Jane Embury, marketing director at Wrightstyle, looks at the wonders of glass ahead of Glass Recycling Month in the USA.
The history of glass, since 3,000BC, has been largely about its functional and decorative development. Much more than this though, glass has helped shape the modern world in which we live.
For example, the invention of spectacles in the 13th century has added years to the useful lives of scientists and in the 17th century, the Dutch philosopher Baruch Spinoza also made his living as a lens-grinder.
In addition, the creation of the mirror was used by the 14th century Italian architect and engineer Filippo Brunelleschi to establish the laws of perspective and had a big impact on Renaissance painting.
Glass beakers are used to create modern science and then the invention of the microscope and telescope in the 16th century advanced our understanding of our planet and space.
Windows allow us to keep our homes light and bright and helped eradicate the plague from most of Europe by the early 18th century. The light bulb would also not have been possible without glass.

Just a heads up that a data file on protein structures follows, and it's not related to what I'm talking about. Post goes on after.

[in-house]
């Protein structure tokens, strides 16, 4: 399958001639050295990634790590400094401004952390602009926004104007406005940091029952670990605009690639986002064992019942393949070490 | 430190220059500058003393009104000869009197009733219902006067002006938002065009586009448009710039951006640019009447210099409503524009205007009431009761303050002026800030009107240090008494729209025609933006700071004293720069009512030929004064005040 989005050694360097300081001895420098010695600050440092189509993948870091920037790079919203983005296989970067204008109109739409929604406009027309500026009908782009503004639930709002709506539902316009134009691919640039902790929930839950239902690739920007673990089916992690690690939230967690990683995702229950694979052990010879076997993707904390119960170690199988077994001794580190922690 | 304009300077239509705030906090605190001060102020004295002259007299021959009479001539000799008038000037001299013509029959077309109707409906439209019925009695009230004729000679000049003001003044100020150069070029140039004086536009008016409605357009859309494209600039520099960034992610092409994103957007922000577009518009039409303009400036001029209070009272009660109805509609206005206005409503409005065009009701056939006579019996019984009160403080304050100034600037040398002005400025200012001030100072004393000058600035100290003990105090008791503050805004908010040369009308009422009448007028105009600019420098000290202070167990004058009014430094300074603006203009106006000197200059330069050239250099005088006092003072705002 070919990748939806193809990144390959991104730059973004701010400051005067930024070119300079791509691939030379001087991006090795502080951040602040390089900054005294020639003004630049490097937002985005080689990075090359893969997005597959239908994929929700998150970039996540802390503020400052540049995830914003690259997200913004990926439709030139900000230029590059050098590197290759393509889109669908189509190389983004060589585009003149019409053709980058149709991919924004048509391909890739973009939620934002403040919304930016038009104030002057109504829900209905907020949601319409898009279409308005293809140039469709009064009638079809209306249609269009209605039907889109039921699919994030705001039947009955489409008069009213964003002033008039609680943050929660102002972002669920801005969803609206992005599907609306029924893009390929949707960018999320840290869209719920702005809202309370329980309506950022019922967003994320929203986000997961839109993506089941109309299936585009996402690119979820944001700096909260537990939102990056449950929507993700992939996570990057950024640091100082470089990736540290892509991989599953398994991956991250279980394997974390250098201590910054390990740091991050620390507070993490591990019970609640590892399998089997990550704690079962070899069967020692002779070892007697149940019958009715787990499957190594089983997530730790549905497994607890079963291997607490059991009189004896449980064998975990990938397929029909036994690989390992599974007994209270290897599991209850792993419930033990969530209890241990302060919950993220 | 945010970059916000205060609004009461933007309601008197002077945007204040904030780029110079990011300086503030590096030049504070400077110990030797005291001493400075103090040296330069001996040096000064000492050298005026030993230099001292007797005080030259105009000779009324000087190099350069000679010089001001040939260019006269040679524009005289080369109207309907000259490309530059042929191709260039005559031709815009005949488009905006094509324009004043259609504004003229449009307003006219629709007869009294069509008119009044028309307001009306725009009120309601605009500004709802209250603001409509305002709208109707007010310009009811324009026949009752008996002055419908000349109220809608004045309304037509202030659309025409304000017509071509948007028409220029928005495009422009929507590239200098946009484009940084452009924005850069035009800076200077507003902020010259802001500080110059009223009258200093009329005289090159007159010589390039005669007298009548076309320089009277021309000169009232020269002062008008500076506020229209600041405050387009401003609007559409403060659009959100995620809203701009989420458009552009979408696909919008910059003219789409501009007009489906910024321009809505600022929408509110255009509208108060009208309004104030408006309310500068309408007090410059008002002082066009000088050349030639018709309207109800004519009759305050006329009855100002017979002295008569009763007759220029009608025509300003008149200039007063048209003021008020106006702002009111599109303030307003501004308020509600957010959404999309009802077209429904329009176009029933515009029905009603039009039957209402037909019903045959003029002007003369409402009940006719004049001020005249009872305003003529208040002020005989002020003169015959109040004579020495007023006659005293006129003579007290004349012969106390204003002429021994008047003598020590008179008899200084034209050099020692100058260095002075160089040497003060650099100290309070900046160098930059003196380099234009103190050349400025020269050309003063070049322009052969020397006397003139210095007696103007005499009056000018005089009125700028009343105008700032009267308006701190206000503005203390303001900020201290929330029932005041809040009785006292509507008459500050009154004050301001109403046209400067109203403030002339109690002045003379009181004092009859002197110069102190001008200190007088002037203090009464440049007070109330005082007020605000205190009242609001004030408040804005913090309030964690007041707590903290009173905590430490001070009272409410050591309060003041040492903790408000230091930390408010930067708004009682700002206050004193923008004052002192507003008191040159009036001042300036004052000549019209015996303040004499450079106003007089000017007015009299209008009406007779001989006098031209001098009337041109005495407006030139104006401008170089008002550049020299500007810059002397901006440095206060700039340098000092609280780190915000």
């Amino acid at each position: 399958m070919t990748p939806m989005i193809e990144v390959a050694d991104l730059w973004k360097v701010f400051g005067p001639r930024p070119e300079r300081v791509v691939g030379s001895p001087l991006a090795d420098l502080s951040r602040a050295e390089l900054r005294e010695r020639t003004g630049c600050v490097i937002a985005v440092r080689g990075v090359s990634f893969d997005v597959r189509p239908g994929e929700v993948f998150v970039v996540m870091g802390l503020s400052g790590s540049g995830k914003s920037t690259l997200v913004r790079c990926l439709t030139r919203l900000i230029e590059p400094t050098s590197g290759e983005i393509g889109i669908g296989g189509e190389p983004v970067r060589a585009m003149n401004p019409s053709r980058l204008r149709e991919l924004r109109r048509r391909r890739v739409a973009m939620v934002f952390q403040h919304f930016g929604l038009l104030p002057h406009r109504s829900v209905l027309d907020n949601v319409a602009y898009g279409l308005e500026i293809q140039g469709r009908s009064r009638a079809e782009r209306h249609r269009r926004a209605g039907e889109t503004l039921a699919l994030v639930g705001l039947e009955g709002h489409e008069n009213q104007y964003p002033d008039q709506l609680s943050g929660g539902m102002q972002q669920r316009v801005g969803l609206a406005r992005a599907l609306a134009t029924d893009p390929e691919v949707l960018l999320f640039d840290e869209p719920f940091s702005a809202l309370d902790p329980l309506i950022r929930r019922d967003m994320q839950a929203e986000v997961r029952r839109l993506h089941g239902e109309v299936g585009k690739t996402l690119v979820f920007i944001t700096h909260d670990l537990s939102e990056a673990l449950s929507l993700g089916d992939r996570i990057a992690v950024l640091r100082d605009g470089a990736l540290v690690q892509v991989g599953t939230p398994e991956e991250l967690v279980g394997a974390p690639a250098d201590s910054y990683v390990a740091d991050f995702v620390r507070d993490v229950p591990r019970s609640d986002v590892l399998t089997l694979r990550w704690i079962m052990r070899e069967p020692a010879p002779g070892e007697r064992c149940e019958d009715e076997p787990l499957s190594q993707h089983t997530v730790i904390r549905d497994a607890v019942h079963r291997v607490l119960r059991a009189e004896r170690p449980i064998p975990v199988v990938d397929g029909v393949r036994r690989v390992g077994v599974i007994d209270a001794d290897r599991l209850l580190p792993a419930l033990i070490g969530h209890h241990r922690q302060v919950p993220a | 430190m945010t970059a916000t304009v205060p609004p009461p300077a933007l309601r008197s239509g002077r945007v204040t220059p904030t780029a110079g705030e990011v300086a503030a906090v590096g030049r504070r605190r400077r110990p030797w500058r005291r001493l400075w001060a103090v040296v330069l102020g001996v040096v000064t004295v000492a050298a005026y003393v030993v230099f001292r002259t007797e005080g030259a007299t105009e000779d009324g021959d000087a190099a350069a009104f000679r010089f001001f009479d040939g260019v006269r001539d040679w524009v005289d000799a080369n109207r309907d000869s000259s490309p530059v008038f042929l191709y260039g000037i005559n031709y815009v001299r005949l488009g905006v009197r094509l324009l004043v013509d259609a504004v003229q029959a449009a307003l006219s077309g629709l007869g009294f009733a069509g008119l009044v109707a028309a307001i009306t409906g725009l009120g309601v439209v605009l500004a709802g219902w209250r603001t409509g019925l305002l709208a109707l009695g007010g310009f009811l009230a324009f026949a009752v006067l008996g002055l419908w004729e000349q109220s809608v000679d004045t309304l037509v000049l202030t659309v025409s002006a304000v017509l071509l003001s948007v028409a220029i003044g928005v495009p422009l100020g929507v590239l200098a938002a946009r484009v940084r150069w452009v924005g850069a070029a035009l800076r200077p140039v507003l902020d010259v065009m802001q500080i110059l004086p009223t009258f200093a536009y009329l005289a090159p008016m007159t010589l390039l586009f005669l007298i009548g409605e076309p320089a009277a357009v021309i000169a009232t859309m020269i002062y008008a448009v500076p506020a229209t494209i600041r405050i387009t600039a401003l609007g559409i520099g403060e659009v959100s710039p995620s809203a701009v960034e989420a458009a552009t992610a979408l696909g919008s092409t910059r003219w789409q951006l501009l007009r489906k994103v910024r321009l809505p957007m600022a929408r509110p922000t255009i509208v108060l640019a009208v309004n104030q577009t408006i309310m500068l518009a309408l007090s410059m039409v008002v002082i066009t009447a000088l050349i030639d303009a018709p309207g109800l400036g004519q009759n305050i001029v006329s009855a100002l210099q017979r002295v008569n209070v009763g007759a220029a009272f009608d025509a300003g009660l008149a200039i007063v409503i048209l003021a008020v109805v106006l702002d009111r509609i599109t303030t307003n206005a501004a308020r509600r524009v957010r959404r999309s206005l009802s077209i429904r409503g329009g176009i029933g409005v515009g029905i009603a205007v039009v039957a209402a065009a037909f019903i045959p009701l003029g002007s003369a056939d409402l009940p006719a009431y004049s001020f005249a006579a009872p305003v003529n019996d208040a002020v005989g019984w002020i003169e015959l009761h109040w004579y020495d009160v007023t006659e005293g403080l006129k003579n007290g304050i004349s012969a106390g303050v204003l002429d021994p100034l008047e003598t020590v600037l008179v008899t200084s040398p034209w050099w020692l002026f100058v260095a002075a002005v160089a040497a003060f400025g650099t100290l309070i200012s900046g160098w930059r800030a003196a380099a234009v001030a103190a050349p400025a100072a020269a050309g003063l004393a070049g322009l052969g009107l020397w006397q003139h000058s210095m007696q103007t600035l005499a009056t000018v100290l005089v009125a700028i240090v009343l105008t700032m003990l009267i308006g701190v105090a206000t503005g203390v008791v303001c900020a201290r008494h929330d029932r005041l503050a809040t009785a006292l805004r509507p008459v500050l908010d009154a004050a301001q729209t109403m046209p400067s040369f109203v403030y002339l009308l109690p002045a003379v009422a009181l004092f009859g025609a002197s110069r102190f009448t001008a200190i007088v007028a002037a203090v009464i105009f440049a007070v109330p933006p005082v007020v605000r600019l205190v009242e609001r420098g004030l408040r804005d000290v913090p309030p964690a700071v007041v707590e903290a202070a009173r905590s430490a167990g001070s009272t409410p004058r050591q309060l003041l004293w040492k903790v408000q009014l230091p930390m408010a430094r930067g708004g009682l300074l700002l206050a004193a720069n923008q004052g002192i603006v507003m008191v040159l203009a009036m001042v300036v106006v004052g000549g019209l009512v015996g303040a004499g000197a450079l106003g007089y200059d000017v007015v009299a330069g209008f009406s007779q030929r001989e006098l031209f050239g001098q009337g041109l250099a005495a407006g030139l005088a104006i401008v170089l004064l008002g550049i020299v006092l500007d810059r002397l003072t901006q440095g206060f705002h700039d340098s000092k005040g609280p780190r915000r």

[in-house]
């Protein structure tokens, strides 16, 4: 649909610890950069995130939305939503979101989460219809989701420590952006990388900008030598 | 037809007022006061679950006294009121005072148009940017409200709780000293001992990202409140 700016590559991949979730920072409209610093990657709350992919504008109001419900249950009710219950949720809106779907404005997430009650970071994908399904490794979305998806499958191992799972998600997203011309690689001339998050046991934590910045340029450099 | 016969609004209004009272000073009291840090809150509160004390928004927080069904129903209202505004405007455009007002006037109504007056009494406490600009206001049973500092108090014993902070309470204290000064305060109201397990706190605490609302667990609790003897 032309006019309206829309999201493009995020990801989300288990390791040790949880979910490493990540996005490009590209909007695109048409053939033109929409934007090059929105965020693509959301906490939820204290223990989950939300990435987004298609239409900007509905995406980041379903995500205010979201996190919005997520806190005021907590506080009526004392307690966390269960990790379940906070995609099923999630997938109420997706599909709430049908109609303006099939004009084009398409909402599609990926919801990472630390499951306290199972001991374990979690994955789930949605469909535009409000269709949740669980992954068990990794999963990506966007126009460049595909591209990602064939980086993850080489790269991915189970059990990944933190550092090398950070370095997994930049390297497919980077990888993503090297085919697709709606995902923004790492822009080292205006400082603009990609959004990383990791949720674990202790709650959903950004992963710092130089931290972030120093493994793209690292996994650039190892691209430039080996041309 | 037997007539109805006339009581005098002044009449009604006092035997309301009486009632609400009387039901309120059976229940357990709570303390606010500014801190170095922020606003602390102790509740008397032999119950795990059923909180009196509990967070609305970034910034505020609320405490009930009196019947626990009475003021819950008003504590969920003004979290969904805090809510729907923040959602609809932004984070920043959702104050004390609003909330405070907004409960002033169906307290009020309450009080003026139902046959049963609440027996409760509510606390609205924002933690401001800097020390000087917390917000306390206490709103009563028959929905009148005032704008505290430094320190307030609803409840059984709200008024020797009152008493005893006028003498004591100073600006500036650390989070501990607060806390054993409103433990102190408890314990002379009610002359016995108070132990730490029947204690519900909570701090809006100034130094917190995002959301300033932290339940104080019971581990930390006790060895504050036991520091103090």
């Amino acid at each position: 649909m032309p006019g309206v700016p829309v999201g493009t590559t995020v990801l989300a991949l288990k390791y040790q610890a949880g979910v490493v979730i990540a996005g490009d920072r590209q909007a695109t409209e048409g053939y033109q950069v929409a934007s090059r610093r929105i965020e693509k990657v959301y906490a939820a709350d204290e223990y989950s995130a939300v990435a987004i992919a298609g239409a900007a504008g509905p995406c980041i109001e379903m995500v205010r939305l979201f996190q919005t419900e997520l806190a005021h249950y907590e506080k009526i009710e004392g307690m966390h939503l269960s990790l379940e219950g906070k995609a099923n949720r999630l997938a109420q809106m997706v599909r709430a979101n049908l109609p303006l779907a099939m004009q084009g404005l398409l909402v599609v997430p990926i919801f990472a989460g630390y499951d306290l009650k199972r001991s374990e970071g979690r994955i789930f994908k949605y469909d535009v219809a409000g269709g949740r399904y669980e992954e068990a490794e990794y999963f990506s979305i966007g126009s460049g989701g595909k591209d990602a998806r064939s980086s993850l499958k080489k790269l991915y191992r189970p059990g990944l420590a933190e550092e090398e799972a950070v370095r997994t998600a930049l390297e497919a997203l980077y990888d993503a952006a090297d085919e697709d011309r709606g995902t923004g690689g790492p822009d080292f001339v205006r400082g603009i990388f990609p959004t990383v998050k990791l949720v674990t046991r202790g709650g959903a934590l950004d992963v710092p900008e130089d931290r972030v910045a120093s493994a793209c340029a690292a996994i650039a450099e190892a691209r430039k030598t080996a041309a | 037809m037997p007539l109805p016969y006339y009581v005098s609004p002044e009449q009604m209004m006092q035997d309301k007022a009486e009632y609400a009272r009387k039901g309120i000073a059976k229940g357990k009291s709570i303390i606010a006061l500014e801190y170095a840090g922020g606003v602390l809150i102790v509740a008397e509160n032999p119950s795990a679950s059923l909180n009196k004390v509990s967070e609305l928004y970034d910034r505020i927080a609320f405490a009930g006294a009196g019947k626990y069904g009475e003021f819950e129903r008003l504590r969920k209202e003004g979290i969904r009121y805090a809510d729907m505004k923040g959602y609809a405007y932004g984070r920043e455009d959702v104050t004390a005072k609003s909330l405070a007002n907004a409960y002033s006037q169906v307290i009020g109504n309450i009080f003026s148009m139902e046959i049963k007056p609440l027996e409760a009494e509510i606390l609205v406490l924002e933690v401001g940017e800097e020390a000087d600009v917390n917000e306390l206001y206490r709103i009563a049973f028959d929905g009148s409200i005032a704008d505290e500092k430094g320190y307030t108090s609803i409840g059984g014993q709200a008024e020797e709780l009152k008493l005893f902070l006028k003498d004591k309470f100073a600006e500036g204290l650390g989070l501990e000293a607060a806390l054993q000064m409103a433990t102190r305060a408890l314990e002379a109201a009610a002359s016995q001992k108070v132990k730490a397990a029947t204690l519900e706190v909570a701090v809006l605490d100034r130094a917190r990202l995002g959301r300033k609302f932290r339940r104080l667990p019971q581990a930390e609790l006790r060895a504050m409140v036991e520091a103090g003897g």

The UK now recycles over 1,500,000 tonnes of glass bottles every year – an annual reduction of some 385,000 tonnes of CO2 emission.
The European Container Glass Federation found in 2015 that the EU28 average recycling rate for glass packaging hit the 73% mark for the first time. The UK rate was 68%.
Although the UK lags behind some European countries, the good news is that waste glass, or cullet, is 100% recyclable, and can be used again.
However, more could be done according to Jane Embury. Therefore, she has suggested to the powers-that-be that the UK should also have a glass recycling month to help raise awareness of the wonders of glass, and encourage greater responsibility for its disposal.
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